In addition, another main difference between etching and engraving is that engraving is a physical process, whereas etching is a chemical process. It’s why engraving is often used for engraving stainless steel.
The technique traditionally uses a laser beam as a chisel to remove layers on the hard surface. When high heat is generated, it vaporizes the metal’s surface.
As a result, fiber lasers cut through metal surfaces, leaving it with the desired image most engravers are after.
- A deeper cut provides different tones
- Creates deeper incisions
- High durability due to engraving depth
- Deeper lines provide more ink
- Engraved products can withstand more wear
- It can only create black marks
- It needs more time and energy
- Limited range of applications
- Less efficient
Etching vs. Engraving: Head-To-Head Comparison
For a more detailed comparison between laser etching and engraving, we’ve made a few aspects of what makes each method superior to the other.
Laser engraving is the best choice in terms of durability. Both etching and engraving processes are quite different due to their nature.
Laser etching is often done for light commercial and artist purposes but can also include markings of different industrial applications, including other materials too.
On the other hand, engraving is used if you want permanent markings on your products, as the laser beam is responsible for removing layers from the surface of the material.
As a result, it creates more deep lines and will take a significant amount of wear and tear before the design is unreadable, whereas etching metal components are prone to obscuring due to shallow depths.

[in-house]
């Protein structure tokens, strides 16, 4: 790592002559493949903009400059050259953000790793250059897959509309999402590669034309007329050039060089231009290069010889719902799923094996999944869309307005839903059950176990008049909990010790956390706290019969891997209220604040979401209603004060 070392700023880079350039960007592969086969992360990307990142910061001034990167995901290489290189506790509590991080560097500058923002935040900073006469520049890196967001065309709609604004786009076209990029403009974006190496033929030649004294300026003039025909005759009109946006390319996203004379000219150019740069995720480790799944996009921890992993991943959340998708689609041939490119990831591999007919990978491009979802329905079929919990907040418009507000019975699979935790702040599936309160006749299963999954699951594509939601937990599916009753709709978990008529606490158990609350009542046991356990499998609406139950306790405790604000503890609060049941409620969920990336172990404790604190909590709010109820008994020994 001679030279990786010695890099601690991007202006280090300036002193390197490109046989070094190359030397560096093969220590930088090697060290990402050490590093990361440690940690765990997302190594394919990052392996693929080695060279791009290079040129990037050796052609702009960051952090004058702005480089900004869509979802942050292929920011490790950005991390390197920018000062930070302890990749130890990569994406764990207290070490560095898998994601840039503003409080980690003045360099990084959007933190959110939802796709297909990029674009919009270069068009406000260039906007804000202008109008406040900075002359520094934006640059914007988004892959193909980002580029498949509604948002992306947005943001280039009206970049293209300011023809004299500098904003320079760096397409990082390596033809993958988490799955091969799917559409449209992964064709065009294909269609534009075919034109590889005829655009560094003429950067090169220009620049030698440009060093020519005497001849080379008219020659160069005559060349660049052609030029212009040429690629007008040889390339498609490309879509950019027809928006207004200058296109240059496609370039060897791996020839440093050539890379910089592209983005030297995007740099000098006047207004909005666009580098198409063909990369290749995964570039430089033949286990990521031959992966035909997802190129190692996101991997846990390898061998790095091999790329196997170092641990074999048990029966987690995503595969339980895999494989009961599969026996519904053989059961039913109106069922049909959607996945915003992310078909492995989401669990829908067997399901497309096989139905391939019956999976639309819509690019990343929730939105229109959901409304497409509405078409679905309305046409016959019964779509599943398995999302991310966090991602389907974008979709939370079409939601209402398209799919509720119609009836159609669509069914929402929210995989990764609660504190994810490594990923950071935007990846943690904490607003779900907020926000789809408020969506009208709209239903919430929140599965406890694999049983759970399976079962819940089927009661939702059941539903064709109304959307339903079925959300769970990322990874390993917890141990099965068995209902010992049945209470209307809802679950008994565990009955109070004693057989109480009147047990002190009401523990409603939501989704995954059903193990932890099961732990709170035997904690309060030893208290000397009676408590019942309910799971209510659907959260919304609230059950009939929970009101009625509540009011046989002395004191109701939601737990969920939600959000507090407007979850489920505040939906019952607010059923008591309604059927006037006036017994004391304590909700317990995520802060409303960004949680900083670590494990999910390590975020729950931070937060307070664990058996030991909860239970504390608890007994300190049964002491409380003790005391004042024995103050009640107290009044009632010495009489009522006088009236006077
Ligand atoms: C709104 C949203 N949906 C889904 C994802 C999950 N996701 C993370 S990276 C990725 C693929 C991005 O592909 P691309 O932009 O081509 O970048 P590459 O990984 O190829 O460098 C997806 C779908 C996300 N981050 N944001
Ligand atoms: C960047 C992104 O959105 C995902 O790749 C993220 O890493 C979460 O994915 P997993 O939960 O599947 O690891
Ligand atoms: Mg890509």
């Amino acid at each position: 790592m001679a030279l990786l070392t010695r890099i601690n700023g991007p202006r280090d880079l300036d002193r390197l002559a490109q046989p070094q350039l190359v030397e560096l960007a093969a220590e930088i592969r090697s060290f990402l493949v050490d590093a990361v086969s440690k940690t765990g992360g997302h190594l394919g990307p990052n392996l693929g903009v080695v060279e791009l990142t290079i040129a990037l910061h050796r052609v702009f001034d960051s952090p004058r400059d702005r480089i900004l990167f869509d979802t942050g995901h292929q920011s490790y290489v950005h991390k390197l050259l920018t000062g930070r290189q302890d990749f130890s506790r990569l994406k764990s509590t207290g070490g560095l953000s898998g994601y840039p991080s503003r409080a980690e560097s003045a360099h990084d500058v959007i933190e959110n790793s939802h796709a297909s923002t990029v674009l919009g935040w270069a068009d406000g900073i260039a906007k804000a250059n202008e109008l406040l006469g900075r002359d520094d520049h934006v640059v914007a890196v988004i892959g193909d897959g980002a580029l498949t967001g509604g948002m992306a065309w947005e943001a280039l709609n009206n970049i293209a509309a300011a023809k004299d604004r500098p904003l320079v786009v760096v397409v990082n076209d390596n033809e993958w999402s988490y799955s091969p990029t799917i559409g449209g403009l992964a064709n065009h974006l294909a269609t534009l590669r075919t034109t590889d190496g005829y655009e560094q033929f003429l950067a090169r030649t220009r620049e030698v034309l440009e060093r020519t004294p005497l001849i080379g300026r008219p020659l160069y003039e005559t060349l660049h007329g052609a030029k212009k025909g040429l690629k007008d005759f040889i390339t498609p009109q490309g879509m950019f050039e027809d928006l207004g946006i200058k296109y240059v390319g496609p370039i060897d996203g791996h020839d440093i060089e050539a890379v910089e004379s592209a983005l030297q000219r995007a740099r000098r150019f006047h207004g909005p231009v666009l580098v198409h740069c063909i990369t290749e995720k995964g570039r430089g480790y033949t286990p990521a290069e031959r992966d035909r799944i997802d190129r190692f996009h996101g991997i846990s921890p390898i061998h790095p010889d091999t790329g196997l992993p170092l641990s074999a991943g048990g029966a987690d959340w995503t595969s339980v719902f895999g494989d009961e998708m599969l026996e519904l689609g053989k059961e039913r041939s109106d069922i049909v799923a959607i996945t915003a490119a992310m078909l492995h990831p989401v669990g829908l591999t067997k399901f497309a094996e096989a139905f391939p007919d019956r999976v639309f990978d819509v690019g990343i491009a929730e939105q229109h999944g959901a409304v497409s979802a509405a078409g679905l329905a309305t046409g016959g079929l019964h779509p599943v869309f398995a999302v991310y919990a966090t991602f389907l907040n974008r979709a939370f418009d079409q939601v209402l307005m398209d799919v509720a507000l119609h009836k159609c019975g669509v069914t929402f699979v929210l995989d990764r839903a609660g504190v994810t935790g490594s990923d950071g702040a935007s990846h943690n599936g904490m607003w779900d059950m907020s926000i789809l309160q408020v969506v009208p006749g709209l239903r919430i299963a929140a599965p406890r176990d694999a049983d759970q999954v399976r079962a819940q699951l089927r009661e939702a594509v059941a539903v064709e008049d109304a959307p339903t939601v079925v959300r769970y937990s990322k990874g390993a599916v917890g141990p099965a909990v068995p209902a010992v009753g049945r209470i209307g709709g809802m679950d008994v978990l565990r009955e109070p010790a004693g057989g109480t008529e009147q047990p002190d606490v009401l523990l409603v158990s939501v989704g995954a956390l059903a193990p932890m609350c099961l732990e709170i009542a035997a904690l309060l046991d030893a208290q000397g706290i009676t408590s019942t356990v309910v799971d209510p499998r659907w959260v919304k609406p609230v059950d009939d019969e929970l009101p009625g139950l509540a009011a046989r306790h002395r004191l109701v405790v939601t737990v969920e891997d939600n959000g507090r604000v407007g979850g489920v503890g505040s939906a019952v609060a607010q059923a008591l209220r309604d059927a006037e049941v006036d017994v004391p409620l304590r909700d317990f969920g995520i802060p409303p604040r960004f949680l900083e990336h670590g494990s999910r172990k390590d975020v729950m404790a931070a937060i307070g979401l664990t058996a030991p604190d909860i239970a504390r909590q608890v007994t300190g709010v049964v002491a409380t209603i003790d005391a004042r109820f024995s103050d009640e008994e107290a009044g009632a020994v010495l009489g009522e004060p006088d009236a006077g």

WINNER: Laser Engraving
For the most part, engraving is significantly pricier than etching. Although etching and engraving use laser technology, laser-engraved products require more time to be done, which drives up the cost.
Some common factors that can also drive up the price are materials used, production volume, size, depth, and end product design.
WINNER: Laser Etching
While both methods use high heat to make permanent markings on the surface, engraving requires more time as the cutting lines produced are much deeper than laser etching.
However, production time varies a lot depending on a few factors, such as the metal used and size. But laser etching is the speedier choice of the two and is often the preferred choice for the most part.
WINNER: Laser Etching
Both engraving and etching can be used in a wide variety of applications, from small-scale designs to industrial and manufacturing needs.
The project specification greatly influences the driving factor on which method to choose.
Still, these methods are widely used, and their application varies greatly.
In application, we feel one method isn’t superior to the other.